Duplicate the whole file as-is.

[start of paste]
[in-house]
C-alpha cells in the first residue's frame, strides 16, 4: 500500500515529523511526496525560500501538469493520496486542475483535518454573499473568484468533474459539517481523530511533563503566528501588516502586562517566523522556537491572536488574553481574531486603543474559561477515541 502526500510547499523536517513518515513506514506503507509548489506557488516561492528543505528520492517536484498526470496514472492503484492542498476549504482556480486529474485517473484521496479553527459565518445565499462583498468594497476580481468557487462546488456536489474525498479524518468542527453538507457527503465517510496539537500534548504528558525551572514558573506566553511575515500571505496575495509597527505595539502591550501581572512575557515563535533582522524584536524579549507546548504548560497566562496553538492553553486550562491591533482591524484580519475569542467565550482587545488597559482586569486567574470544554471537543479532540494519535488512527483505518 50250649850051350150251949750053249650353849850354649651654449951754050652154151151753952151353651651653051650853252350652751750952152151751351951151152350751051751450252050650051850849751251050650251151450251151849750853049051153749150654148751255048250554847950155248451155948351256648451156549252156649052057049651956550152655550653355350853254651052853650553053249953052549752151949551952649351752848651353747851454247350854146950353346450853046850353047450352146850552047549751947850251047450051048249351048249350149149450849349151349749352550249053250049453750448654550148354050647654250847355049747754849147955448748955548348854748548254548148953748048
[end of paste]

[in-house]
C-alpha cells in the first residue's frame, strides 16, 4: 500500500515529523511526496525560500501538469493520496486542475483535518454573499473568484468533474459539517481523530511533563503566528501588516502586562517566523522556537491572536488574553481574531486603543474559561477515541 502526500510547499523536517513518515513506514506503507509548489506557488516561492528543505528520492517536484498526470496514472492503484492542498476549504482556480486529474485517473484521496479553527459565518445565499462583498468594497476580481468557487462546488456536489474525498479524518468542527453538507457527503465517510496539537500534548504528558525551572514558573506566553511575515500571505496575495509597527505595539502591550501581572512575557515563535533582522524584536524579549507546548504548560497566562496553538492553553486550562491591533482591524484580519475569542467565550482587545488597559482586569486567574470544554471537543479532540494519535488512527483505518 50250649850051350150251949750053249650353849850354649651654449951754050652154151151753952151353651651653051650853252350652751750952152151751351951151152350751051751450252050650051850849751251050650251151450251151849750853049051153749150654148751255048250554847950155248451155948351256648451156549252156649052057049651956550152655550653355350853254651052853650553053249953052549752151949551952649351752848651353747851454247350854146950353346450853046850353047450352146850552047549751947850251047450051048249351048249350149149450849349151349749352550249053250049453750448654550148354050647654250847355049747754849147955448748955548348854748548254548148953748048